14


Angels
81-81
.500
Flat
One-hundred wins and thereby record-setting overachievers last year, the Halos begin the season with both John Lackey and Ervin Santana-two of the league’s top eight in Support Neutral Winning Percentage-on the disabled list, a blow strong enough to bump them behind the A’s in our projections. Worse, their lineup lacks a centerpiece, and while they spent more on free agents than any AL team except the Yankees, neither Bobby Abreu nor Kendry Morales can offset the loss of Mark Teixeira. (777 RS/777 RA)

15


Tigers
79-83
.492
Flat
Desperately Creative: Hamstrung by bad investments, the Tigers are making bold moves. Adding Adam Everett and returning Brandon Inge to third base should make for a major defensive turnaround, shedding Gary Sheffield will provide lineup flexibility, and the arrivals of Rick Porcello and Ryan Perry-neither loved much by PECOTA thanks to the steep translations from A-ball-beat watching another Nate Robertson pounding. The Central is winnable if Jeremy Bonderman can return to form. (789 RS/802 RA)

16


Reds
79-83
.492
Flat
The core of youngsters-Jay Bruce, Johnny Cueto, Edwin Encarnacion, Brandon Phillips, Edinson Volquez, Joey Votto, and yes, even Homer Bailey-remains intriguing, and if Aaron Harang and Bronson Arroyo rebound, this team might really be cooking with gas. On the other hand, Dusty Baker‘s threat to those young arms and his inability to comprehend the damage wrought by Willy Taveras in the leadoff spot suggests plenty of danger in investing hope in this team. (762 RS/775 RA)

17


Mariners
77-85
.478
Flat
The Mariners turn the page from the ignominy of being the first 100-loss, $100 million payroll team by importing Brewers scouting guru Jack Zduriencik to be the GM. Jack Z’s stopped the hemorrhaging with a few solid moves, though the valedictory for Ken Griffey Jr. at the expense of Jeff Clement raises some eyebrows. The division’s low bar means this team has an outside shot, though stripping for parts to further the rebuilding effort may be the summer’s plan of action. (719 RS/754 RA)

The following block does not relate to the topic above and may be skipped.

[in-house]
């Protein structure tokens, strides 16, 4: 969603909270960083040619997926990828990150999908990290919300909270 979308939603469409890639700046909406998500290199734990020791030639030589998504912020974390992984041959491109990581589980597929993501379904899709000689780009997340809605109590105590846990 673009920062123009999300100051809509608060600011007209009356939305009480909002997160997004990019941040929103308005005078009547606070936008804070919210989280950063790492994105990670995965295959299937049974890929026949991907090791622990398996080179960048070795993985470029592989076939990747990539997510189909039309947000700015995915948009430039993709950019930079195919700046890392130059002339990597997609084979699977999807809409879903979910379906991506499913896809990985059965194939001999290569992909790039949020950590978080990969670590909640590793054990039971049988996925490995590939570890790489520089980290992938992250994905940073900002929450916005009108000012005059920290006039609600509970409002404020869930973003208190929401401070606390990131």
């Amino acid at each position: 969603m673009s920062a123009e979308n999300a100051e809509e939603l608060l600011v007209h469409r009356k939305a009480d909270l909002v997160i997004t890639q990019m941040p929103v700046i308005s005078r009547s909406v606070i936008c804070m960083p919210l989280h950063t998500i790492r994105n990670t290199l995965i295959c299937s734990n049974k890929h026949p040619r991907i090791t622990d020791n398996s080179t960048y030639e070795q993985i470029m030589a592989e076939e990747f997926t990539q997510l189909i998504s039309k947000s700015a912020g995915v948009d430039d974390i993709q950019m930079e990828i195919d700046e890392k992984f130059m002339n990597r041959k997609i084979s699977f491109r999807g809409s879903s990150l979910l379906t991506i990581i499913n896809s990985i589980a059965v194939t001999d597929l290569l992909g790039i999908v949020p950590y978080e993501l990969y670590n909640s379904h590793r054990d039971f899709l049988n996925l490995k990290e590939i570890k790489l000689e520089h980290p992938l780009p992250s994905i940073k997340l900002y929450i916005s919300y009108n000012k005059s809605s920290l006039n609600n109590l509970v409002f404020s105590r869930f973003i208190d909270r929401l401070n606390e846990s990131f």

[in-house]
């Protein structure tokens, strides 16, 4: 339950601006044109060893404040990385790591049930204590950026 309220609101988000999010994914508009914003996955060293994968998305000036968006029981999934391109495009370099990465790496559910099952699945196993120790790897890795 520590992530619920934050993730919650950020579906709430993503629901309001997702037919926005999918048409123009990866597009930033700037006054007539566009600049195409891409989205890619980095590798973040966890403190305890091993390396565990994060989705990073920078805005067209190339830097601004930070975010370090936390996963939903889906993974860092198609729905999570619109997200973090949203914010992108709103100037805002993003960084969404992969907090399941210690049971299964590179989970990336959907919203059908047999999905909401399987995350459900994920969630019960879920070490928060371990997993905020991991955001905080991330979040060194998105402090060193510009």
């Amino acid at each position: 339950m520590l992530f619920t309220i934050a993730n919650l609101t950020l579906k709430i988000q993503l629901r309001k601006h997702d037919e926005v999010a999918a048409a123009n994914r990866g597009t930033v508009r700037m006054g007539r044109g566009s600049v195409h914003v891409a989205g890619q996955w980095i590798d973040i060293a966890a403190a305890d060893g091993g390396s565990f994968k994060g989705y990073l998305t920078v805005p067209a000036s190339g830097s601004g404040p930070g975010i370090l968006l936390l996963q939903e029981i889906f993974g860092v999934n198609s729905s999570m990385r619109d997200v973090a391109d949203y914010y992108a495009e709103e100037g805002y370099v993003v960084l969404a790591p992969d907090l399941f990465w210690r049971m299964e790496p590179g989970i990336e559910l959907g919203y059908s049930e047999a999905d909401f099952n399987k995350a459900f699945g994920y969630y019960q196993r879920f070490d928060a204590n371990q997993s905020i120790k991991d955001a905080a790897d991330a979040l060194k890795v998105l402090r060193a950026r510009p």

18


Giants
76-86
.478
Flat
Giant Mistake? The front-line starters-Cy Young winner Tim Lincecum, Matt Cain, and 45-year-old free-agent Randy Johnson-can compete with anyone, and the pitching staff as a whole forecasts to be the league’s second-best in run prevention despite carrying the dead weight of Barry Zito. Alas, even with full seasons of Pablo Sandoval and Travis Ishikawa, the distinctly punchless offense is slated to finish second-to-last in runs scored. Had they snatched Manny Ramirez from under the Dodgers’ noses, they coulda been a contender, almost. (683 RS/717 RA)

19


Nationals
77-85
.476
Flat
Ol’ Leatherpants is gone amid the taint of a Washington scandal in baseball instead of guv’ment, but not before adding Adam Dunn and Josh Willingham to the team’s already absurd stockpile of outfielders. How they’ll sort out the playing time, at least for the brief moment that Nick Johnson remains healthy, should be a sight to behold, but the real interest here is the arrival of 2007 second-rounder Jordan Zimmermann, at least until he’s overshadowed by the pursuit of Stephen Strasburg. (780 RS/820 RA)

20


Twins
77-85
.474
Flat
Joe Mauer‘s absence due to back woes should remind BBWAA voters who the real MVP of the Twins is, but with or without him the lineup forecasts to be the league’s least powerful. Worse, PECOTA‘s skepticism about the return of Francisco Liriano to ace status, not to mention the way the staff’s pitch-to-contact control freaks get things done, has the Twins projected to take nearly as steep a fall as their play-in opponents, the White Sox. (750 RS/793 RA)

21


Blue Jays
76-86
.473
Flat
Even more than the Orioles, the Jays are a stacked division’s sitting ducks. Injuries and free agency have dispersed the impressive rotation that enabled the strongest fourth-place team of the Wild Card Era, and if that’s not bad enough, even with full seasons of promising youngsters Travis Snider and Adam Lind, the offense is forecast to score the fewest runs in the league, in part because not a single regular projects to have an OBP above last year’s league average. (712 RS/755 RA)